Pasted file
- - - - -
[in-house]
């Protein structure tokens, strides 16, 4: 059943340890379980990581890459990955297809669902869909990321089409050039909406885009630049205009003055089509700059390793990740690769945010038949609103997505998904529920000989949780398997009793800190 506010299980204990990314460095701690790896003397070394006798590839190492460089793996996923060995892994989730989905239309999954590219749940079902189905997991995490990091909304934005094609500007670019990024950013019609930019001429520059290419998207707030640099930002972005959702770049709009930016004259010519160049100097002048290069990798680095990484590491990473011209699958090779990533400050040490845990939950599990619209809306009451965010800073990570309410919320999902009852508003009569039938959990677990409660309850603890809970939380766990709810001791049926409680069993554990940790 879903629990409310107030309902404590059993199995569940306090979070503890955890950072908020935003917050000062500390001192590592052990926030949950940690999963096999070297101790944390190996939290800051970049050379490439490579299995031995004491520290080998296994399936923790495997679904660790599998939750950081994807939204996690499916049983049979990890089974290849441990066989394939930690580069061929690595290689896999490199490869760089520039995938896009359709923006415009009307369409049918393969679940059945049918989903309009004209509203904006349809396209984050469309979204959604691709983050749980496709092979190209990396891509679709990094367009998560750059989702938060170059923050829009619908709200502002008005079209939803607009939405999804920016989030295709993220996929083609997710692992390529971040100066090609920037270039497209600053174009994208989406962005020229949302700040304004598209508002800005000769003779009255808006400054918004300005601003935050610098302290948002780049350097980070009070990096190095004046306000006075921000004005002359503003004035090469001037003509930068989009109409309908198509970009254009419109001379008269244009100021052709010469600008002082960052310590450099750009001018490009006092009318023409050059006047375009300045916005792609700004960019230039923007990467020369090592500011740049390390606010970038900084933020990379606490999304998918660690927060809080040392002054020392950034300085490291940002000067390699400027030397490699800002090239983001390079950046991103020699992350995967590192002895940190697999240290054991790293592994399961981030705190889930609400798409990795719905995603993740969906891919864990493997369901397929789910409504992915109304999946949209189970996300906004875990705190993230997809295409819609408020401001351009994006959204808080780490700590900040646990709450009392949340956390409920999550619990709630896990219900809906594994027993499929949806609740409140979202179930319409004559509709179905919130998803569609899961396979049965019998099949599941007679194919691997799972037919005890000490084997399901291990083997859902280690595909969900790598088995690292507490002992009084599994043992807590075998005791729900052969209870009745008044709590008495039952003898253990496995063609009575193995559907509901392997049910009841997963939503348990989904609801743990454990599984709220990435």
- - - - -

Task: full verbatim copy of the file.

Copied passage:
[in-house]
């Protein structure tokens, strides 16, 4: 059943340890379980990581890459990955297809669902869909990321089409050039909406885009630049205009003055089509700059390793990740690769945010038949609103997505998904529920000989949780398997009793800190 506010299980204990990314460095701690790896003397070394006798590839190492460089793996996923060995892994989730989905239309999954590219749940079902189905997991995490990091909304934005094609500007670019990024950013019609930019001429520059290419998207707030640099930002972005959702770049709009930016004259010519160049100097002048290069990798680095990484590491990473011209699958090779990533400050040490845990939950599990619209809306009451965010800073990570309410919320999902009852508003009569039938959990677990409660309850603890809970939380766990709810001791049926409680069993554990940790 879903629990409310107030309902404590059993199995569940306090979070503890955890950072908020935003917050000062500390001192590592052990926030949950940690999963096999070297101790944390190996939290800051970049050379490439490579299995031995004491520290080998296994399936923790495997679904660790599998939750950081994807939204996690499916049983049979990890089974290849441990066989394939930690580069061929690595290689896999490199490869760089520039995938896009359709923006415009009307369409049918393969679940059945049918989903309009004209509203904006349809396209984050469309979204959604691709983050749980496709092979190209990396891509679709990094367009998560750059989702938060170059923050829009619908709200502002008005079209939803607009939405999804920016989030295709993220996929083609997710692992390529971040100066090609920037270039497209600053174009994208989406962005020229949302700040304004598209508002800005000769003779009255808006400054918004300005601003935050610098302290948002780049350097980070009070990096190095004046306000006075921000004005002359503003004035090469001037003509930068989009109409309908198509970009254009419109001379008269244009100021052709010469600008002082960052310590450099750009001018490009006092009318023409050059006047375009300045916005792609700004960019230039923007990467020369090592500011740049390390606010970038900084933020990379606490999304998918660690927060809080040392002054020392950034300085490291940002000067390699400027030397490699800002090239983001390079950046991103020699992350995967590192002895940190697999240290054991790293592994399961981030705190889930609400798409990795719905995603993740969906891919864990493997369901397929789910409504992915109304999946949209189970996300906004875990705190993230997809295409819609408020401001351009994006959204808080780490700590900040646990709450009392949340956390409920999550619990709630896990219900809906594994027993499929949806609740409140979202179930319409004559509709179905919130998803569609899961396979049965019998099949599941007679194919691997799972037919005890000490084997399901291990083997859902280690595909969900790598088995690292507490002992009084599994043992807590075998005791729900052969209870009745008044709590008495039952003898253990496995063609009575193995559907509901392997049910009841997963939503348990989904609801743990454990599984709220990435």